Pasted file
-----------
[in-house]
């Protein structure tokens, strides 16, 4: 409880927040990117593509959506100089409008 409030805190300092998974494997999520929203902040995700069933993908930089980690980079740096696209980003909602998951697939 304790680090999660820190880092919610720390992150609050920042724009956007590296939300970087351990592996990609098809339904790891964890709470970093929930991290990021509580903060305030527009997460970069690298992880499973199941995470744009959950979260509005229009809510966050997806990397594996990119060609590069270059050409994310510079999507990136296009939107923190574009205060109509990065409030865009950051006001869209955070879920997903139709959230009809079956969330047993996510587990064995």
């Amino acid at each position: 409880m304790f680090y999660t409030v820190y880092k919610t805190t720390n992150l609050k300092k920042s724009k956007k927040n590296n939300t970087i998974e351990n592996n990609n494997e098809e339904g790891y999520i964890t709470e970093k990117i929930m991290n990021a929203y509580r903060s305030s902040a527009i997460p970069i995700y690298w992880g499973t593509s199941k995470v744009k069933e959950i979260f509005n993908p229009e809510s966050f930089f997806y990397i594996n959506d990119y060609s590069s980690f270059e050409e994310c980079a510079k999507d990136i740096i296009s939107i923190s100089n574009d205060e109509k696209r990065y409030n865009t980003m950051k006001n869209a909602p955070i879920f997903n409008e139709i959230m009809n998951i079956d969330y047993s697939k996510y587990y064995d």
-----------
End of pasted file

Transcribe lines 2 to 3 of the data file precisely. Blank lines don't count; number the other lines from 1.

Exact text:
């Protein structure tokens, strides 16, 4: 409880927040990117593509959506100089409008 409030805190300092998974494997999520929203902040995700069933993908930089980690980079740096696209980003909602998951697939 304790680090999660820190880092919610720390992150609050920042724009956007590296939300970087351990592996990609098809339904790891964890709470970093929930991290990021509580903060305030527009997460970069690298992880499973199941995470744009959950979260509005229009809510966050997806990397594996990119060609590069270059050409994310510079999507990136296009939107923190574009205060109509990065409030865009950051006001869209955070879920997903139709959230009809079956969330047993996510587990064995």
């Amino acid at each position: 409880m304790f680090y999660t409030v820190y880092k919610t805190t720390n992150l609050k300092k920042s724009k956007k927040n590296n939300t970087i998974e351990n592996n990609n494997e098809e339904g790891y999520i964890t709470e970093k990117i929930m991290n990021a929203y509580r903060s305030s902040a527009i997460p970069i995700y690298w992880g499973t593509s199941k995470v744009k069933e959950i979260f509005n993908p229009e809510s966050f930089f997806y990397i594996n959506d990119y060609s590069s980690f270059e050409e994310c980079a510079k999507d990136i740096i296009s939107i923190s100089n574009d205060e109509k696209r990065y409030n865009t980003m950051k006001n869209a909602p955070i879920f997903n409008e139709i959230m009809n998951i079956d969330y047993s697939k996510y587990y064995d």